|Genre||Celtic Folk Metal|
|Release Date||19 February 2019|
|Record Label||Heavy Metal Rock|
The first time I heard Tuatha de Danann a few years ago, they instantly carved their way into my favourite folk metal bands, and their 2004 album Trova di Danu remains to this day as one of my favourite folk albums. They’re nothing short of exceptional and it’s really too bad that they haven’t released albums regularly; after Trova di Danu, their next album wasn’t released until eleven years later, and they have yet to put out another full-length album. It’s understandable, though, what with a constantly-changing lineup and founding member Bruno Maia leaving for three years until 2013.
The Tribes of Witching Souls is Tuatha de Danann’s second EP since their last album. Not much really bothers me about the record and it mostly does justice to the band and their capabilities. The songwriting is dynamic and colourful, and the feel is, as usual, very bright and uplifting, except for ‘Your Wall Shall Fall’, which is considerably heavier and rougher than the rest of the record.
Both the traditional and modern instrumentals are vivid, vibrant and extremely well done. Well, for the most part, anyway. The only issue that I have with the instruments (or rather, ‘instrument’) is with the intonation in ‘Tan Pinga Ra Tan’, where the whistle sounds close to a quarter tone sharp. This may seem to be a minor issue, but it was enough to distract the shit out of me whenever it surfaced (and I don’t have perfect pitch or anything like that, I’m just a regular dude). Other than this, however, both ‘Tan Pinga Ra Tan’ and the album simply burst with life and the many different parts add a ton of depth to the music. The keyboards aren’t overdone but add a nice touch when they do emerge, as in the backing parts in ‘Conjura’.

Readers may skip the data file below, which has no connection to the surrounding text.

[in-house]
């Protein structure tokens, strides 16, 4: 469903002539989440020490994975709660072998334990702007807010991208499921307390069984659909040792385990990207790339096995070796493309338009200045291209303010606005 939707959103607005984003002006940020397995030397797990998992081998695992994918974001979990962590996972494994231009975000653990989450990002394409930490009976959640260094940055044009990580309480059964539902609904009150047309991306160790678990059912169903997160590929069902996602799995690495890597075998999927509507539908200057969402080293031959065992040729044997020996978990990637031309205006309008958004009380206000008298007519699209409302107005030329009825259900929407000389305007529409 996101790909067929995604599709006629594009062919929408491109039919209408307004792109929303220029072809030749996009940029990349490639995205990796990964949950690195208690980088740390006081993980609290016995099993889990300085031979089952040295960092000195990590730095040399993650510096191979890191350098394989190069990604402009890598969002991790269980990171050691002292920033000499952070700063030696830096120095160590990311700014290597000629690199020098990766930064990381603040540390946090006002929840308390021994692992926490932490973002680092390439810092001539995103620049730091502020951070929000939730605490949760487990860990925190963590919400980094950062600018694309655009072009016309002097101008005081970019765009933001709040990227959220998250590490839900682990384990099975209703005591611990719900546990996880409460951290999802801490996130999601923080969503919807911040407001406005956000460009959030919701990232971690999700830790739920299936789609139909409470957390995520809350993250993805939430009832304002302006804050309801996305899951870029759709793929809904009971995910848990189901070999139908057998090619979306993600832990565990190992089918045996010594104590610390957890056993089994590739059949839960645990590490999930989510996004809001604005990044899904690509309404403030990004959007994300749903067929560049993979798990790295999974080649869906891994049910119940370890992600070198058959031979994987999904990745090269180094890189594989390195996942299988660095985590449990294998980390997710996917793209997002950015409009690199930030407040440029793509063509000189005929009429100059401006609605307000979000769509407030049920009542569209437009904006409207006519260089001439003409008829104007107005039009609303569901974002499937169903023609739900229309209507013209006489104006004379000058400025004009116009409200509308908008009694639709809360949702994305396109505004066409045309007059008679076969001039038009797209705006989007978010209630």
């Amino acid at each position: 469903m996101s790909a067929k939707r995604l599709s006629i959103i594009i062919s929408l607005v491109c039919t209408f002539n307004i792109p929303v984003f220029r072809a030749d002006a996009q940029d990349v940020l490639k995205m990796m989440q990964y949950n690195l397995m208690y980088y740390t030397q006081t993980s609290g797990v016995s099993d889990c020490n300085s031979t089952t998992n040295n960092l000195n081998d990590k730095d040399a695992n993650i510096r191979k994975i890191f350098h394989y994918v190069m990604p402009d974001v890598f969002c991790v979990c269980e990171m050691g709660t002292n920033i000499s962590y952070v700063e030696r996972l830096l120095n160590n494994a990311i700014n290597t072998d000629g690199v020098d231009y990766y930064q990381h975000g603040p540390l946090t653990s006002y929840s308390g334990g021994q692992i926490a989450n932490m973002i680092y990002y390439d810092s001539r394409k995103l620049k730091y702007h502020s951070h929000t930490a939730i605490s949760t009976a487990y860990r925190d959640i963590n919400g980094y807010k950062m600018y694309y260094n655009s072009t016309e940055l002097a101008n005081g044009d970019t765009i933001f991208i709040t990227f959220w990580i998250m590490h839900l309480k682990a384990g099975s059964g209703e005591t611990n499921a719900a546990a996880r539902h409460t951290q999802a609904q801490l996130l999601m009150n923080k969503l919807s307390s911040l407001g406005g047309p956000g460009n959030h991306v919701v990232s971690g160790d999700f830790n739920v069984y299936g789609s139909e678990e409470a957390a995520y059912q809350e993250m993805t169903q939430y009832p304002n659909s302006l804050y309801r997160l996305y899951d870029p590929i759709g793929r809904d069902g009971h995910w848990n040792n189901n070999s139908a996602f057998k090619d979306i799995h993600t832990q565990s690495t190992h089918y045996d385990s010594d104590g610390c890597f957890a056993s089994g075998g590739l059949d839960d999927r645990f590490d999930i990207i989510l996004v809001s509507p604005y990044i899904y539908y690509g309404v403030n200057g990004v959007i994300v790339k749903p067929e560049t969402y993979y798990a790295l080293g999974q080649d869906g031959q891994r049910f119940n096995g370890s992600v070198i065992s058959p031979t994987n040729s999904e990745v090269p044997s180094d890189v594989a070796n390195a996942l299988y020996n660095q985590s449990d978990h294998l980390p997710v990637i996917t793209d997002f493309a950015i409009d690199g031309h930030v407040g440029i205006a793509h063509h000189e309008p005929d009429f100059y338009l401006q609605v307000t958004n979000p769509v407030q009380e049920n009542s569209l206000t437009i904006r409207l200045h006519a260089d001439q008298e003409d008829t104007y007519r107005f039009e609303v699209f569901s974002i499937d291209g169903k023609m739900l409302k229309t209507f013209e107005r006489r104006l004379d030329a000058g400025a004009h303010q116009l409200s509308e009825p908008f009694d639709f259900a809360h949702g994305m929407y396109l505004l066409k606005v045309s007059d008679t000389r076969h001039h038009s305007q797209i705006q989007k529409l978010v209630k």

Fitting with most of their other releases, the balance of folk/metal leans quite a bit to the folk side. That being said, there’s definitely enough metal on the album to keep if from being a straight folk album, and the metal sections are pretty fucking great. The guitar solo in ‘Turn’ is fantastic, and the aforementioned ‘Conjura’ is pleasantly heavy without upsetting the feel of the EP. My favourite song on the record is easily ‘Warrior Queen’, which demonstrates the perfect balance between traditional instruments and metal components. Daisa Munhoz’s vocal performance in this track is also the best on the entire album and is what ultimately pushes it into the spot of my favourite.
While I did find myself expecting a little bit more from this album, it’s still an excellent folk metal record. At the end of it all, I’m just happy to hear something new from these guys. I hope things are more stable in the future for Tuatha de Danann, because they are really capable of greatness within the genre.
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